Pitchfork Diaries: Bear in Heaven

Adam Wills from Bear in Heaven talks the 'Pitchfork effect' and Chicago's Lincoln Hall

Bear in Heaven is living the dream in 2010.  The band started as a solo project of John Philpot and over seven years grew into a four piece and released Best Rest Forth Mouth in 2009.  Pitchfork gave Bear in Heaven their best new music award for Best Rest Forth Mouth and ever since then it’s been a wild ride for these four guys.  We spoke to guitarist and bassist Adam Wills about the Pitchfork effect and growing into a band.

HEAVE: I know Bear in Heaven started as a solo project and slowly evolved into a full-fledged band.  How does the writing process change from doing it solo to now as a group?

Adam Wills: It was a slow, organic process.  John had put out this solo EP in 2003 and we were all playing music together at the time, just hanging out jamming and trying to write songs.  And then we were like why don’t we just play John’s songs?  So we did that for about a year and then slowly over six years that we’ve been a band it’s become more and more where it’s completely collaborative.  It’s been cool because if you’ve heard the first EP it’s completely different than what we are now.  It’s almost like we’re a different band under the same name.

HEAVE: I read in one of your interviews that one of John’s influences is Prince?  Do you share that in common, or do you have any other influences?

AW: Absolutely.  I mean John’s not like “Hm, what would Prince do?” (laughs).

HEAVE: Prince would do a lot of crazy stuff.

AW: Yeah.  Prince is amazing, his entire back catalogue of music is super good.  We make weirder music but we’re trying to start to make music that people can dance to.  Which after you’ve played a couple hundred shows the shows people dance at are so much more fun than the ones with people just staring.

HEAVE: Is it more fun because there’s more energy?

AW: Yeah there’s more energy.  So we’re trying to figure that out, how to keep things weird and danceable at the same time.

HEAVE: I’ve heard Brooklyn is a very hard scene to become a musician in because of all the bands that are there.  Do you feel like that’s true, that’s a little more cut throat than say the Midwest or West coast?

AW: I don’t think we think about it like that.  I think if you think music or any art form is a competition that you’re doing it wrong maybe.  Living in Brooklyn is nice because there’s lots of bands come from there and not only that but as a musician there’s five shows a night you can go to.  For music it’s one of the best places to live in the world.  I go to shows like, almost on a research level.  I’m like to see what other bands are doing.  It’s really nice to live there.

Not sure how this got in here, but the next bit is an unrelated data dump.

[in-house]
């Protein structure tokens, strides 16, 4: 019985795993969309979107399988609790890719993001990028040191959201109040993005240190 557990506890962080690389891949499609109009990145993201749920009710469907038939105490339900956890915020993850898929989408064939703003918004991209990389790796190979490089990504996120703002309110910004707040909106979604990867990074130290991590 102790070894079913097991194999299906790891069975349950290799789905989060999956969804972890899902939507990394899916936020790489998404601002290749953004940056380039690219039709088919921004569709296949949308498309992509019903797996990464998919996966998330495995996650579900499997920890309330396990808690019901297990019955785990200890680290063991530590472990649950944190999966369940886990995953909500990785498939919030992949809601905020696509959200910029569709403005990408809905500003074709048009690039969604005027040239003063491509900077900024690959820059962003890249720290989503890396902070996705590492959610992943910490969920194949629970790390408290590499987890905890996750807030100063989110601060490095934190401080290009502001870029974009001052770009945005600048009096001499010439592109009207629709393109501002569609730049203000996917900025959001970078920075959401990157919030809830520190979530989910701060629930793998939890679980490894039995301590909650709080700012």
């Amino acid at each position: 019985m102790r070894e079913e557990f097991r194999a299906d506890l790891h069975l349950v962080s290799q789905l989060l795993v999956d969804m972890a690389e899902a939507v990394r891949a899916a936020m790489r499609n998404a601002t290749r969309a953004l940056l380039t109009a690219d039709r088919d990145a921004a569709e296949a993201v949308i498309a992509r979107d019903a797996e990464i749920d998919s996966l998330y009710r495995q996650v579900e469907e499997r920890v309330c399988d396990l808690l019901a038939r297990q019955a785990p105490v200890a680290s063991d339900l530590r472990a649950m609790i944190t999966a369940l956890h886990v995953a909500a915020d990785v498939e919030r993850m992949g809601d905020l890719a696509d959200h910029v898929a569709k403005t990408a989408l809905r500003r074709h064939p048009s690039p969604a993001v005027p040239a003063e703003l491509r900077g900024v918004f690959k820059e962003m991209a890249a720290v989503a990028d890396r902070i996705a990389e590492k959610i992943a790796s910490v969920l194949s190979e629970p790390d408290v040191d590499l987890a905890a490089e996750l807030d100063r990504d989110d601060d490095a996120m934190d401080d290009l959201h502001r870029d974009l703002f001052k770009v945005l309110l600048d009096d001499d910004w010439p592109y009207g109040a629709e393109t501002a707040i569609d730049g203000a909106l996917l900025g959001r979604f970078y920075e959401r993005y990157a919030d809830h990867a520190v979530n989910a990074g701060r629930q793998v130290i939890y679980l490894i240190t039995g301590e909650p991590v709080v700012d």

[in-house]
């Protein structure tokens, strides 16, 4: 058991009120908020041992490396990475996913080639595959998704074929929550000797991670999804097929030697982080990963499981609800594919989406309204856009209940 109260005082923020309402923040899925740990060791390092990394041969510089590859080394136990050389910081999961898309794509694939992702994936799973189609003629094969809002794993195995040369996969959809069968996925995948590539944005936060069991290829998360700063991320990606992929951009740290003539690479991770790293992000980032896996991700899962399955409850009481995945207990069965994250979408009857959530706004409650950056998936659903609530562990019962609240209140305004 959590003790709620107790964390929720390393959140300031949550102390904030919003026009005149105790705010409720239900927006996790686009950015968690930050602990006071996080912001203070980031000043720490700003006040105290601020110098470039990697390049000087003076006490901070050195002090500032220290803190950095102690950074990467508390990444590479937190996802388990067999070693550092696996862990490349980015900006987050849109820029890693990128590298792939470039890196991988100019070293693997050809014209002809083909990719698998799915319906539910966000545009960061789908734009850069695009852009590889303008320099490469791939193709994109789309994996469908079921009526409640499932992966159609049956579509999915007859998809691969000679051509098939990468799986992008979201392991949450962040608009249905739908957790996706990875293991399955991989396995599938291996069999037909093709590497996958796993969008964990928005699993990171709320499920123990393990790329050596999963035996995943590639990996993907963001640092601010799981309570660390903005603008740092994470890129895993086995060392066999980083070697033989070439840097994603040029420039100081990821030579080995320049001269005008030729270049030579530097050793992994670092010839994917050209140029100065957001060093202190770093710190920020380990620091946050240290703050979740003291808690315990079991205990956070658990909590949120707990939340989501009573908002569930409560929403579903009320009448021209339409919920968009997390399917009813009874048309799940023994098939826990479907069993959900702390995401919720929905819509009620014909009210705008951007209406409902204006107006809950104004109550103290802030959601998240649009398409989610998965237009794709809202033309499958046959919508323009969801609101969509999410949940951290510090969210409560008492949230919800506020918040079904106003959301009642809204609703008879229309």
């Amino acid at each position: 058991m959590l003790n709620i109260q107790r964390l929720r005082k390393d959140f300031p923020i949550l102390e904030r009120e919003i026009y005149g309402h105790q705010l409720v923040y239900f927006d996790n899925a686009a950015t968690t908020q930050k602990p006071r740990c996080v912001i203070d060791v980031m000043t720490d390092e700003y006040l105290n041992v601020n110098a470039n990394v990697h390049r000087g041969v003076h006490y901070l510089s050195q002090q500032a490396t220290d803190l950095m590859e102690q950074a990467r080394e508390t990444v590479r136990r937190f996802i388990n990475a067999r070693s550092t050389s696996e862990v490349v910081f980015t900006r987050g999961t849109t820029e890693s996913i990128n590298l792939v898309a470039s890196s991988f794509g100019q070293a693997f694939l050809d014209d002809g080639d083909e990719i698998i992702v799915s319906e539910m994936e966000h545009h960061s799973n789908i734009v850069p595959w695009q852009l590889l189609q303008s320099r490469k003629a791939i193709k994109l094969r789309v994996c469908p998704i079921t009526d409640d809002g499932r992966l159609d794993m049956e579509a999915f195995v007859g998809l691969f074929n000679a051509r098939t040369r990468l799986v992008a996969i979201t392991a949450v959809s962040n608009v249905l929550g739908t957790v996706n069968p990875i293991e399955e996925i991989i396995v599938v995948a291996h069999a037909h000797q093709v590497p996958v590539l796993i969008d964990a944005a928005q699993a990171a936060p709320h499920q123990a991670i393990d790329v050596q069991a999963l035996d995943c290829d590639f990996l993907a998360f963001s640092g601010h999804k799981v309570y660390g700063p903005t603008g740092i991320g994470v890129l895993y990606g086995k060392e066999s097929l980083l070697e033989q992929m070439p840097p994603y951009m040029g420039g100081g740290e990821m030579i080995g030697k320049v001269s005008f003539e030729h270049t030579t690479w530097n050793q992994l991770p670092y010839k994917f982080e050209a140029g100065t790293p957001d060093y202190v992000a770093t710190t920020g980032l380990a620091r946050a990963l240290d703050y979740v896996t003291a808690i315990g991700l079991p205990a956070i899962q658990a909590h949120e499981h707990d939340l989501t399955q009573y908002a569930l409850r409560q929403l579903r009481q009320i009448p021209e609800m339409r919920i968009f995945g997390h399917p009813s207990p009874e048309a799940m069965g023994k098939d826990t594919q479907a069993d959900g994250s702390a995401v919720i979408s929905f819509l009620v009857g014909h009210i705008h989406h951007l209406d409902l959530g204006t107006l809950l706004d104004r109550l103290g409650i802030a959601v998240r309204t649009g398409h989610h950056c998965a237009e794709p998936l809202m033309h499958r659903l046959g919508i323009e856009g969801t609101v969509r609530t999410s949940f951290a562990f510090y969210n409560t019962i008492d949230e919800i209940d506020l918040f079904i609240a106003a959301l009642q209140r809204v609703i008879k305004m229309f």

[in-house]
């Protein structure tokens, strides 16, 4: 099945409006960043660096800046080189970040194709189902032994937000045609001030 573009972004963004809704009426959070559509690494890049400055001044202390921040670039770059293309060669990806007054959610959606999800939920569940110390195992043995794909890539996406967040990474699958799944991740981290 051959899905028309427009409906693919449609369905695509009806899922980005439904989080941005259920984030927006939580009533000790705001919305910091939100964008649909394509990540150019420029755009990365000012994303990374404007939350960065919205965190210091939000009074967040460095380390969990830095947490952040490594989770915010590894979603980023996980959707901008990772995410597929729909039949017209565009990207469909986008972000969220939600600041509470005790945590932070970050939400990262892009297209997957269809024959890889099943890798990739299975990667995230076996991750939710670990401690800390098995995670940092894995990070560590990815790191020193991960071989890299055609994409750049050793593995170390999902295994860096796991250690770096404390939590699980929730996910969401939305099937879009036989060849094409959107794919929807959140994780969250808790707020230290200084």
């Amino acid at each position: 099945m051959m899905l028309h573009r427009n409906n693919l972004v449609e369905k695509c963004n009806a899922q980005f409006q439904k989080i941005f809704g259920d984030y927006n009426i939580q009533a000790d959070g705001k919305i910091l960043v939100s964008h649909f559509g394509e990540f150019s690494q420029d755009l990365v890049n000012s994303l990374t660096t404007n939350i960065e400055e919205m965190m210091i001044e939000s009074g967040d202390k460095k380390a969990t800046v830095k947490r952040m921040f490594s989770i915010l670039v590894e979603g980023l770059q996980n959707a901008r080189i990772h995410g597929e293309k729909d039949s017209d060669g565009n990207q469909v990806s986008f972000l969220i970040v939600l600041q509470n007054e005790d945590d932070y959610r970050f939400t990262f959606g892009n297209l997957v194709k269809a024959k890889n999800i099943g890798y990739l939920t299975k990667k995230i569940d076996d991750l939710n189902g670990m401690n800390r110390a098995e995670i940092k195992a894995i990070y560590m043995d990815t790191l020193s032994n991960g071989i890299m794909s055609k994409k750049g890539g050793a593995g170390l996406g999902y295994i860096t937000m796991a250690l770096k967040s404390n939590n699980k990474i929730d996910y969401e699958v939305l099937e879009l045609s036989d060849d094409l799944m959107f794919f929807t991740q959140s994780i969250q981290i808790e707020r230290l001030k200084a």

HEAVE: A lot of people that I’ve read in your past interviews talk about the “Pitchfork effect,” where they name you as the best new bands and then everyone’s calling you and talking to you.  Are there benefits and drawbacks from having that happen?

AW: Absolutely, there are benefits and drawbacks.  I think the benefits outweigh the drawbacks.  We feel very fortunate that Pitchfork put their stamp of approval on it because they obviously have the loudest voice in independent music critiques.  As a band you want approval.  I mean you don’t want it but you need it to reach the next level.  We’re at a point now where we have to prove ourselves, like it’s an added level of pressure.  Not really pressure, we have to work a lot harder now because the drawbacks are people saying “Oh this is bullshit, it’s just some new hype band.”  But we’ve been a band for almost seven years.  It’s not like we just wrote a record and got lucky, but we’ve been working really, really, really hard.  Working past the whole Pitchfork best band thing is, I don’t know (laughs).  We’re just trying to do it, we’re trying to get people thinking this is just a good band instead of this is just a new thing that happened in six months.

HEAVE: You played Pitchfork yesterday, then you played Lincoln Hall yesterday night.  Performance wise, do you feel like you have to play out more at a festival than at a smaller venue like Lincoln Hall?

AW: No I felt more comfortable at Lincoln Hall yesterday just because we’ve got a lot of things going on as a band, there’s a lot of technology and things to set up.  We’re a band that really benefits from a proper sound check.  We’ve got a light show that we couldn’t use yesterday [at Pitchfork] and that adds so much to our live show too.  But yesterday it was fun to play to a few thousand people, it was amazing.  Last night at Lincoln Hall, at least for me personally, was more enjoyable.

HEAVE: It’s a beautiful venue too.

AW: It’s gorgeous!  And the people that run it are the nicest.  We’ve played at Schubas a couple of times and they own Lincoln Hall as well and going venue to venue to venue, you really appreciate venues that have a good staff and aren’t jaded into thinking that it’s just another show.  If I worked at a venue and did seven shows a week I’d be like who cares.  They are the nicest people, the sound there’s amazing, the food’s really good.  I liked it.

Posted by Amy Dittmeier on Aug 04, 2010 @ 10:10 am

bear in heaven, pitchfork music festival, lincoln hall, interview